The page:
“It is a lamentable fact that Babylon’s principles and practices are rapidly but surely pervading the churches that escaped from Rome at the time of the Reformation. We may see evidences of it in the wide use of high-sounding ecclesiastical titles, once unknown in the reformed churches, in the revival of holy days and church feasts such as Lent, Good Friday, Easter, and Christ’s Mass, or, as it is generally written, Christmas. … some of these festivals … when they are turned into church festivals, they certainly come under the condemnation of Galatians 4:9-11, where the Holy Spirit warns against the observance of days and months and times and seasons. All of them, and many more that might be added, are Babylonish in their origin, and were at one time linked with the Ashtoreth and Tammuz mystery-worship. It is through Rome that they have come down to us; and we do well to remember that Babylon is a mother, with daughters who are likely to partake of their mother’s characteristics …”
And from Alexander Hislop’s 1916 classic, The Two Babylons:
On the Papal Worship: “Upright men strove to stem the tide, but in spite of all their efforts, the apostasy went on, till the Church, with the exception of a small remnant, was submerged under Pagan superstition. That Christmas is a Pagan festival is beyond all doubt. The time of the year and the ceremonies with which it is still celebrated, prove its origin.”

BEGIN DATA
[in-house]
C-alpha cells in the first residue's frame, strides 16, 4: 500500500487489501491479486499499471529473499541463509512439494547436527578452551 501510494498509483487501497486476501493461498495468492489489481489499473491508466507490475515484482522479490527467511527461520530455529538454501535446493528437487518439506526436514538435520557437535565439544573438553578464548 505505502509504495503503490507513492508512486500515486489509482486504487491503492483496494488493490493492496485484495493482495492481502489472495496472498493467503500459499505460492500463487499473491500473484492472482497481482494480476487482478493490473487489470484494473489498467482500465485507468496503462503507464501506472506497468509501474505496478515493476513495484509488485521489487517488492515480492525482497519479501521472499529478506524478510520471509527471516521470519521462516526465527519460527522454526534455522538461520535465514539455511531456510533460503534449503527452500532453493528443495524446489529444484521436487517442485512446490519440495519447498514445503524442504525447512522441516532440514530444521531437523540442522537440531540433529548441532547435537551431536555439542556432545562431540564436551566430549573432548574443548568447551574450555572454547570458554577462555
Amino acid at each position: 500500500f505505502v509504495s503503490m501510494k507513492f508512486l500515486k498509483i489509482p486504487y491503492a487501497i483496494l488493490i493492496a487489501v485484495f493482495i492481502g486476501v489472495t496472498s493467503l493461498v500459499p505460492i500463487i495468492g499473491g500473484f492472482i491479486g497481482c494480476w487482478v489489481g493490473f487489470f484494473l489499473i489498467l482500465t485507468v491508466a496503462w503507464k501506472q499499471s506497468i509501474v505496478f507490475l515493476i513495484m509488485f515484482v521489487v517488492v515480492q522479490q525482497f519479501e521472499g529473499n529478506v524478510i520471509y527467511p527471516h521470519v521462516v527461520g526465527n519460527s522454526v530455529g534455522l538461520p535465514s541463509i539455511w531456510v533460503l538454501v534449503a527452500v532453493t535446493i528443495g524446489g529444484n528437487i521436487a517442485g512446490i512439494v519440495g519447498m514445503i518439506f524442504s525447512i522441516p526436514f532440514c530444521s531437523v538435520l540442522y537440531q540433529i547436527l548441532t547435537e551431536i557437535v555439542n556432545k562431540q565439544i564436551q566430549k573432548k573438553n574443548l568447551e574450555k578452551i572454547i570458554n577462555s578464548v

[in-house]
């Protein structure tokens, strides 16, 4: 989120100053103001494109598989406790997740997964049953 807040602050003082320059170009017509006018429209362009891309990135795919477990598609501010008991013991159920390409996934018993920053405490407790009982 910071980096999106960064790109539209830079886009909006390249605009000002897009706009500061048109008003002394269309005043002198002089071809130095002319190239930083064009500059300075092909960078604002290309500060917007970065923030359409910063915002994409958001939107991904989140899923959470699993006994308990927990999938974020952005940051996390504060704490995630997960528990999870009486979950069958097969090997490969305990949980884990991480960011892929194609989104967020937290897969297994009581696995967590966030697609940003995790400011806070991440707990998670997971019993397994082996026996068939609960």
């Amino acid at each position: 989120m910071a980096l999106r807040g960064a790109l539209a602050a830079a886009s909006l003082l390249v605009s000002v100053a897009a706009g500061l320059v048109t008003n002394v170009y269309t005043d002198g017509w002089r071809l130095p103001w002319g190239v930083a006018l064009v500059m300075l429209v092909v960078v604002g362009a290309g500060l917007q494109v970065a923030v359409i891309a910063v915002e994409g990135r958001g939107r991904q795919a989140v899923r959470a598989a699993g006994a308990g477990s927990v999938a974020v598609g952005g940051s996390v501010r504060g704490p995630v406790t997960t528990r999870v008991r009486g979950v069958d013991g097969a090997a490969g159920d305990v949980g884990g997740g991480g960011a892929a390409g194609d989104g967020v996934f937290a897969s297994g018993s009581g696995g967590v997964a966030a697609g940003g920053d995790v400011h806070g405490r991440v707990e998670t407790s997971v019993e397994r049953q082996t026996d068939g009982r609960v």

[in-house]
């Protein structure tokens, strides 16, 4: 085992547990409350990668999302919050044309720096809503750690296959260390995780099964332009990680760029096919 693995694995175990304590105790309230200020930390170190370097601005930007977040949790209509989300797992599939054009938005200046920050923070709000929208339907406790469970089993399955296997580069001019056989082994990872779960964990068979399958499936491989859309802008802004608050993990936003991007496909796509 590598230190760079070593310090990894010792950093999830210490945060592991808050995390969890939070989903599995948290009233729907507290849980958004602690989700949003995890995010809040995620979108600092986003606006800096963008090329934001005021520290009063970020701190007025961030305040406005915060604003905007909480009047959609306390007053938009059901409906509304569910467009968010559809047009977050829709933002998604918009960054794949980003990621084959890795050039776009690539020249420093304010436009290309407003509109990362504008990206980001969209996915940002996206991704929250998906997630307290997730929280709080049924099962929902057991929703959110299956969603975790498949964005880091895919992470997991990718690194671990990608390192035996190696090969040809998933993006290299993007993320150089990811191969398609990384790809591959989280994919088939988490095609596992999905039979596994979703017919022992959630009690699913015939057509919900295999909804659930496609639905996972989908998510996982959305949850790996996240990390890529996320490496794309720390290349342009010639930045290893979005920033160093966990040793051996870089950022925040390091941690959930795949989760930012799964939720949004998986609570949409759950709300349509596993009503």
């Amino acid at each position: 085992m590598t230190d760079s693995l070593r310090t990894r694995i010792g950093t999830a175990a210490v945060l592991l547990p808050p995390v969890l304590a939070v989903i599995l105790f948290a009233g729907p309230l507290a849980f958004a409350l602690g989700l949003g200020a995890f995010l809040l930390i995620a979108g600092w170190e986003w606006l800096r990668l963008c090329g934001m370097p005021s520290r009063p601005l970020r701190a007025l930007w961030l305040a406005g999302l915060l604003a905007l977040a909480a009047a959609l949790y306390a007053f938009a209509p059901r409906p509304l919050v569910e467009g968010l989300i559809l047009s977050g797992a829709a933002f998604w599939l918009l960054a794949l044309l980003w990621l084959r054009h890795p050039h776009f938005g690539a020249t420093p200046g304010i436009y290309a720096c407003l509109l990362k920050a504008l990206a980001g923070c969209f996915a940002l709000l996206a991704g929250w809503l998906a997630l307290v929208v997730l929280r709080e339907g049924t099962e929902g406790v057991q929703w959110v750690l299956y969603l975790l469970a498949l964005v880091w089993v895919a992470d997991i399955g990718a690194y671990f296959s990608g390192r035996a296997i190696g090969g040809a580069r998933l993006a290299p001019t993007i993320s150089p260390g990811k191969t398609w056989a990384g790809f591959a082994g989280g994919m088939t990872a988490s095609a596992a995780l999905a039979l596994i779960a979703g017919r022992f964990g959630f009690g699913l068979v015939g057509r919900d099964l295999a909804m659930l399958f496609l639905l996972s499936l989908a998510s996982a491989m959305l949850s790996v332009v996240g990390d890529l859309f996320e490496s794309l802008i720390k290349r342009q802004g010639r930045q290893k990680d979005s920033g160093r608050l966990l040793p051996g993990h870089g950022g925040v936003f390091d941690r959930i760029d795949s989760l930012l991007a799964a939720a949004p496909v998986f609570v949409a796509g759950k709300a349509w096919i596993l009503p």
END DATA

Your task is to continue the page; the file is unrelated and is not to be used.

“[T]hose who quote those portions of Scripture in opposition to the idea of a divine obligation on Christians to observe the Sabbath are found for the most part, in one section of the Church, and as members or dignitaries therein they are very far from being consistent. Their reasoning on behalf of their theory and their practice are diametrically opposed. If the Apostle Paul were permitted to revisit earth, we might imagine him addressing them somewhat after the following manner:–‘Ye men of a half-reformed Church, ye observe days and times. Ye have a whole calendar of so-called saints’ days. Ye observe a Holy Thursday and a Good Friday. Ye have a time called Easter, and a season called Lent, about which some of you make no small stir. Ye have a day regarded especially holy, named Christmas, observed at a manifestly wrong season of the year, and notoriously grafted on an old Pagan festival. And all this while many of you refuse to acknowledge the continued obligation of the Fourth Commandment. I am afraid of you, lest the instruction contained in my epistle, as well as in other parts of Scripture, has been bestowed upon you in vain.’”
–Robert Nevin (minister, Reformed Presbyterian Church in Ireland and editor of the Covenanter Magazine in Ireland), Misunderstood Scriptures (1893).
Luke 6:46 “Why do you call me, ‘Lord, Lord,’ and do not do what I say? 47 As for everyone who comes to me and hears my words and puts them into practice, I will show you what they are like. 48 They are like a man building a house, who dug down deep and laid the foundation on rock. When a flood came, the torrent struck that house but could not shake it, because it was well built. 49 But the one who hears my words and does not put them into practice is like a man who built a house on the ground without a foundation. The moment the torrent struck that house, it collapsed and its destruction was complete.”
Isaiah 42:8 “I am the Lord; that is my name! I will not yield my glory to another or my praise to idols.
Ephesians 5:11 Have nothing to do with the fruitless deeds of darkness, but rather expose them.